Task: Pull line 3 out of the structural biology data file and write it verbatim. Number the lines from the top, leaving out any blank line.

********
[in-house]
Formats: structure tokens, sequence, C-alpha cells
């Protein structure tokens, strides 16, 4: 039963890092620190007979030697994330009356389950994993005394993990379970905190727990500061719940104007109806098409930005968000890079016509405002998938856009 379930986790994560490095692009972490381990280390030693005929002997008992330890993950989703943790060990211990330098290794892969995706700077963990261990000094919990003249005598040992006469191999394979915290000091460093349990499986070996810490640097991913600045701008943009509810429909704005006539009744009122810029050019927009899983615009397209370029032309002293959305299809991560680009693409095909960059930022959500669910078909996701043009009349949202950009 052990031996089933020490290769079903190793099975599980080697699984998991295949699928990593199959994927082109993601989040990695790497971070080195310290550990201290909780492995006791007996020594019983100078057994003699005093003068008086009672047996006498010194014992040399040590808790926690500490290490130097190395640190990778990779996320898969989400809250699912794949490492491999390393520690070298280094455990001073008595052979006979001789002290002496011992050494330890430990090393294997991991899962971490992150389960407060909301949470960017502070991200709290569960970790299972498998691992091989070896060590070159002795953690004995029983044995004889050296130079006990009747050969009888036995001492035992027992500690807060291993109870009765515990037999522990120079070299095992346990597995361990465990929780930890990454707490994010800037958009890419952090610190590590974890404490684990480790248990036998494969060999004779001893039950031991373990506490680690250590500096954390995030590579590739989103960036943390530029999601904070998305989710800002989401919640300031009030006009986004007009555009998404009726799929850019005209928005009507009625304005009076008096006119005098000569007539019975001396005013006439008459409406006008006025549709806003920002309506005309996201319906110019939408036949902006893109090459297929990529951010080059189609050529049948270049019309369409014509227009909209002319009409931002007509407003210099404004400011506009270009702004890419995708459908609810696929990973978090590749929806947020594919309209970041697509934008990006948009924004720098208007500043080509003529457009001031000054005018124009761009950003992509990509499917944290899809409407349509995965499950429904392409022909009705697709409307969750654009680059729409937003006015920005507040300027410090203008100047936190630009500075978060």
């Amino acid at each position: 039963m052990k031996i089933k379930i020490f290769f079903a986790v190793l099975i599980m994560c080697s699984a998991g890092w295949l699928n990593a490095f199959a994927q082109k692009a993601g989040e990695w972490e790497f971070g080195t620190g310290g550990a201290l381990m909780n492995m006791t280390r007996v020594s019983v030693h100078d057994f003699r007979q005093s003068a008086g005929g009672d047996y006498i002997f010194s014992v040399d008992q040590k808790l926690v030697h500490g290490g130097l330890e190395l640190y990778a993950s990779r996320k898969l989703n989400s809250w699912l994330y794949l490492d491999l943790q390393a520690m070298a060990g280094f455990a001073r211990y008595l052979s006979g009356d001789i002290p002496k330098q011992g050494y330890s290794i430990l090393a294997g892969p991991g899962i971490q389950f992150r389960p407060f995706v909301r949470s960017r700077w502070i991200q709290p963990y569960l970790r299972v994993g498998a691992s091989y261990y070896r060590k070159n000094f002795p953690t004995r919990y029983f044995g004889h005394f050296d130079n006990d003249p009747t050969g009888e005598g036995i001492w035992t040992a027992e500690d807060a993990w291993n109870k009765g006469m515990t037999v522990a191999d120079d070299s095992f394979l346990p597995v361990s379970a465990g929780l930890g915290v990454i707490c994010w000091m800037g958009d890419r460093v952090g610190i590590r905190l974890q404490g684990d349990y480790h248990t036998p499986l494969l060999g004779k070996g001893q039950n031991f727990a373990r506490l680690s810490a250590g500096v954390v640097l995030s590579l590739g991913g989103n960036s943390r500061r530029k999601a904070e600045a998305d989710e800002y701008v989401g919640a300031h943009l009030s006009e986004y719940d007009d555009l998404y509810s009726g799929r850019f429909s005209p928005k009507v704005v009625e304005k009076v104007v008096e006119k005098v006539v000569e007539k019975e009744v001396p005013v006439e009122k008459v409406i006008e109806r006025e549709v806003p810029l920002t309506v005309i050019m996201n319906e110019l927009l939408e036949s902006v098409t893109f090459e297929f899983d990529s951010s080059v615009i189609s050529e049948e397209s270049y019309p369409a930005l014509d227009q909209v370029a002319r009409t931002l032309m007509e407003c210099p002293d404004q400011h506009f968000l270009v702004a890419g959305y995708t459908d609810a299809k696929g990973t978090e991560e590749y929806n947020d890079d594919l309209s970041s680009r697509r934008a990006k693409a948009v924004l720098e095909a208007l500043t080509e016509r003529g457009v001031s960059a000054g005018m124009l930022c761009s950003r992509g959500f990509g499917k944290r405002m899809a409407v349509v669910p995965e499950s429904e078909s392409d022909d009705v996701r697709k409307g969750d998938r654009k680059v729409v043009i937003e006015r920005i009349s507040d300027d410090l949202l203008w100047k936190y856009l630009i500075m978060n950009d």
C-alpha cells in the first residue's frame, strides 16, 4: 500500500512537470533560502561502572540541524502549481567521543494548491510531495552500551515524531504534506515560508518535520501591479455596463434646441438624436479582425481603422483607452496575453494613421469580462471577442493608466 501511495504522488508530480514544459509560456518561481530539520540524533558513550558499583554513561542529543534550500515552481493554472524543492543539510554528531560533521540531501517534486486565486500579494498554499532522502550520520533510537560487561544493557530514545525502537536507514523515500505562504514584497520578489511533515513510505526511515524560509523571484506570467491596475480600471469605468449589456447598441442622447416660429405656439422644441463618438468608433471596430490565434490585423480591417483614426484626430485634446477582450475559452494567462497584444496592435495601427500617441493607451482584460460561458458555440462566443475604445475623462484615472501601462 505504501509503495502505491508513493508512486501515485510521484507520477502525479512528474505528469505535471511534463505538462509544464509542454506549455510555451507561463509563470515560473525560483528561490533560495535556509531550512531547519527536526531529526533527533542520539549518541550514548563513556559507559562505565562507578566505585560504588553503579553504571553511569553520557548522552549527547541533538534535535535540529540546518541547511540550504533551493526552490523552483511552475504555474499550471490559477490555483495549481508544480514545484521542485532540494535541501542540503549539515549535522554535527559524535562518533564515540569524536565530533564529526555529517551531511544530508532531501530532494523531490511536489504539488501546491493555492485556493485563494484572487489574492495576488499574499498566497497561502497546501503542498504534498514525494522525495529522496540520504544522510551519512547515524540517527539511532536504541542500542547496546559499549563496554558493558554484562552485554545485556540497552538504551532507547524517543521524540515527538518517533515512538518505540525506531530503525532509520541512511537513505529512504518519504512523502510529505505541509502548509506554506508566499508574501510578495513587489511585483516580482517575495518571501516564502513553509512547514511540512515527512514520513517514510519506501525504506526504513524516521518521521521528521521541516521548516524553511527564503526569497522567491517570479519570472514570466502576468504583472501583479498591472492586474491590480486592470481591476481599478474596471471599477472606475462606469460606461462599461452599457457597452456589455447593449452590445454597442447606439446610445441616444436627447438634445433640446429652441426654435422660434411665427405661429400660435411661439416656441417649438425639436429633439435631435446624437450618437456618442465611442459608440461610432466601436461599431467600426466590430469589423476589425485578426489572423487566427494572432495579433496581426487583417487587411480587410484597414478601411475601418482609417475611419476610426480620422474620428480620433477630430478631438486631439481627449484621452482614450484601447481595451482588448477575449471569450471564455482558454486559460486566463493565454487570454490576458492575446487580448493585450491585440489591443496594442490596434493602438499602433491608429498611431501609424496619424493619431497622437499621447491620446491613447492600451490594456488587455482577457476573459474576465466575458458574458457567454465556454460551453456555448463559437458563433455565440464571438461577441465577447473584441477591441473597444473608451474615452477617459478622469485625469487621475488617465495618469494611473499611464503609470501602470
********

């Protein structure tokens, strides 16, 4: 039963890092620190007979030697994330009356389950994993005394993990379970905190727990500061719940104007109806098409930005968000890079016509405002998938856009 379930986790994560490095692009972490381990280390030693005929002997008992330890993950989703943790060990211990330098290794892969995706700077963990261990000094919990003249005598040992006469191999394979915290000091460093349990499986070996810490640097991913600045701008943009509810429909704005006539009744009122810029050019927009899983615009397209370029032309002293959305299809991560680009693409095909960059930022959500669910078909996701043009009349949202950009 052990031996089933020490290769079903190793099975599980080697699984998991295949699928990593199959994927082109993601989040990695790497971070080195310290550990201290909780492995006791007996020594019983100078057994003699005093003068008086009672047996006498010194014992040399040590808790926690500490290490130097190395640190990778990779996320898969989400809250699912794949490492491999390393520690070298280094455990001073008595052979006979001789002290002496011992050494330890430990090393294997991991899962971490992150389960407060909301949470960017502070991200709290569960970790299972498998691992091989070896060590070159002795953690004995029983044995004889050296130079006990009747050969009888036995001492035992027992500690807060291993109870009765515990037999522990120079070299095992346990597995361990465990929780930890990454707490994010800037958009890419952090610190590590974890404490684990480790248990036998494969060999004779001893039950031991373990506490680690250590500096954390995030590579590739989103960036943390530029999601904070998305989710800002989401919640300031009030006009986004007009555009998404009726799929850019005209928005009507009625304005009076008096006119005098000569007539019975001396005013006439008459409406006008006025549709806003920002309506005309996201319906110019939408036949902006893109090459297929990529951010080059189609050529049948270049019309369409014509227009909209002319009409931002007509407003210099404004400011506009270009702004890419995708459908609810696929990973978090590749929806947020594919309209970041697509934008990006948009924004720098208007500043080509003529457009001031000054005018124009761009950003992509990509499917944290899809409407349509995965499950429904392409022909009705697709409307969750654009680059729409937003006015920005507040300027410090203008100047936190630009500075978060």